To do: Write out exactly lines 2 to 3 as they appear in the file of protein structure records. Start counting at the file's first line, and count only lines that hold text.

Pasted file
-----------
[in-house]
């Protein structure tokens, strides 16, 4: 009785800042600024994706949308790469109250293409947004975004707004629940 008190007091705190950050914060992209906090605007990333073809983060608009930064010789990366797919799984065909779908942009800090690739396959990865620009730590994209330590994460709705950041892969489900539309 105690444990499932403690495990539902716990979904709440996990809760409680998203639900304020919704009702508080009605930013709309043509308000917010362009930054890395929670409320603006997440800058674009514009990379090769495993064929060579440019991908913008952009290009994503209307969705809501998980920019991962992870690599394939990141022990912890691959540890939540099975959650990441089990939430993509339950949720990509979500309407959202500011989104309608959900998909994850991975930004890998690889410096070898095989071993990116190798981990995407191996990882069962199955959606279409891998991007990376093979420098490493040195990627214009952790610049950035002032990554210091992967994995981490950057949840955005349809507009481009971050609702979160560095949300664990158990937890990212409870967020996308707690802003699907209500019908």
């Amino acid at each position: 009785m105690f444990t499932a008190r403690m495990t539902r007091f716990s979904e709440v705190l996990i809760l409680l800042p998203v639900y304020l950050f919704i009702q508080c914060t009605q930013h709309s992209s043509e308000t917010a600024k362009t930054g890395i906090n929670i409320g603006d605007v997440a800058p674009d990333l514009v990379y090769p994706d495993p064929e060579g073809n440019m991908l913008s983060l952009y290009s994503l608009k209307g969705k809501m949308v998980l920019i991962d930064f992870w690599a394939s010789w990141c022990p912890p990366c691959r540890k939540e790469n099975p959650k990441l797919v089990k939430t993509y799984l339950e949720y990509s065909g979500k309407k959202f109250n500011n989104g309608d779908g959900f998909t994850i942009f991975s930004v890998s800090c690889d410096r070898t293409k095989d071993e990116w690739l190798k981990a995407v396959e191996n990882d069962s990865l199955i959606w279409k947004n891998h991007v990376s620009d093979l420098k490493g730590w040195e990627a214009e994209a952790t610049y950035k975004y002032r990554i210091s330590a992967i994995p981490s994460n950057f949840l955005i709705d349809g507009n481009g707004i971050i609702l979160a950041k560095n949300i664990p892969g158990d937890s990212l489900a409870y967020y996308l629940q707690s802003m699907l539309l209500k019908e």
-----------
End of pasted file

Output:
């Protein structure tokens, strides 16, 4: 009785800042600024994706949308790469109250293409947004975004707004629940 008190007091705190950050914060992209906090605007990333073809983060608009930064010789990366797919799984065909779908942009800090690739396959990865620009730590994209330590994460709705950041892969489900539309 105690444990499932403690495990539902716990979904709440996990809760409680998203639900304020919704009702508080009605930013709309043509308000917010362009930054890395929670409320603006997440800058674009514009990379090769495993064929060579440019991908913008952009290009994503209307969705809501998980920019991962992870690599394939990141022990912890691959540890939540099975959650990441089990939430993509339950949720990509979500309407959202500011989104309608959900998909994850991975930004890998690889410096070898095989071993990116190798981990995407191996990882069962199955959606279409891998991007990376093979420098490493040195990627214009952790610049950035002032990554210091992967994995981490950057949840955005349809507009481009971050609702979160560095949300664990158990937890990212409870967020996308707690802003699907209500019908």
């Amino acid at each position: 009785m105690f444990t499932a008190r403690m495990t539902r007091f716990s979904e709440v705190l996990i809760l409680l800042p998203v639900y304020l950050f919704i009702q508080c914060t009605q930013h709309s992209s043509e308000t917010a600024k362009t930054g890395i906090n929670i409320g603006d605007v997440a800058p674009d990333l514009v990379y090769p994706d495993p064929e060579g073809n440019m991908l913008s983060l952009y290009s994503l608009k209307g969705k809501m949308v998980l920019i991962d930064f992870w690599a394939s010789w990141c022990p912890p990366c691959r540890k939540e790469n099975p959650k990441l797919v089990k939430t993509y799984l339950e949720y990509s065909g979500k309407k959202f109250n500011n989104g309608d779908g959900f998909t994850i942009f991975s930004v890998s800090c690889d410096r070898t293409k095989d071993e990116w690739l190798k981990a995407v396959e191996n990882d069962s990865l199955i959606w279409k947004n891998h991007v990376s620009d093979l420098k490493g730590w040195e990627a214009e994209a952790t610049y950035k975004y002032r990554i210091s330590a992967i994995p981490s994460n950057f949840l955005i709705d349809g507009n481009g707004i971050i609702l979160a950041k560095n949300i664990p892969g158990d937890s990212l489900a409870y967020y996308l629940q707690s802003m699907l539309l209500k019908e």